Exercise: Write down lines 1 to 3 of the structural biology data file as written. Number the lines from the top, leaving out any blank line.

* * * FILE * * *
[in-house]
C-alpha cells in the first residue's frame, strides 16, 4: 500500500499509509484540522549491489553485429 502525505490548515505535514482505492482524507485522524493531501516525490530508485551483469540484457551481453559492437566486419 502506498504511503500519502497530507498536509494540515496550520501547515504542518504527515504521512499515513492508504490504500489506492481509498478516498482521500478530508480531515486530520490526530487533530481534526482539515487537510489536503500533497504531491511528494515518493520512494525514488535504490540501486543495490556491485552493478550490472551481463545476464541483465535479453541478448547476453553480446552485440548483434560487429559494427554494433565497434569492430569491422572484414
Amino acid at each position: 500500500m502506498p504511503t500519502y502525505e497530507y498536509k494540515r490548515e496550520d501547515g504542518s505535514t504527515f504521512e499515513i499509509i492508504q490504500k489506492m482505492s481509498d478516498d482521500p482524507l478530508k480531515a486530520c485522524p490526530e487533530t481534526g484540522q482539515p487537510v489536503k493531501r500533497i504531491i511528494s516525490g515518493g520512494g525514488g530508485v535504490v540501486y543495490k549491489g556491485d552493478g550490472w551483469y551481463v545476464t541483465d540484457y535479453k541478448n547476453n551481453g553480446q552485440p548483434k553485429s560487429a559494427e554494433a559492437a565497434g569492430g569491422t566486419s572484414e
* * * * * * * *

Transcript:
[in-house]
C-alpha cells in the first residue's frame, strides 16, 4: 500500500499509509484540522549491489553485429 502525505490548515505535514482505492482524507485522524493531501516525490530508485551483469540484457551481453559492437566486419 502506498504511503500519502497530507498536509494540515496550520501547515504542518504527515504521512499515513492508504490504500489506492481509498478516498482521500478530508480531515486530520490526530487533530481534526482539515487537510489536503500533497504531491511528494515518493520512494525514488535504490540501486543495490556491485552493478550490472551481463545476464541483465535479453541478448547476453553480446552485440548483434560487429559494427554494433565497434569492430569491422572484414
Amino acid at each position: 500500500m502506498p504511503t500519502y502525505e497530507y498536509k494540515r490548515e496550520d501547515g504542518s505535514t504527515f504521512e499515513i499509509i492508504q490504500k489506492m482505492s481509498d478516498d482521500p482524507l478530508k480531515a486530520c485522524p490526530e487533530t481534526g484540522q482539515p487537510v489536503k493531501r500533497i504531491i511528494s516525490g515518493g520512494g525514488g530508485v535504490v540501486y543495490k549491489g556491485d552493478g550490472w551483469y551481463v545476464t541483465d540484457y535479453k541478448n547476453n551481453g553480446q552485440p548483434k553485429s560487429a559494427e554494433a559492437a565497434g569492430g569491422t566486419s572484414e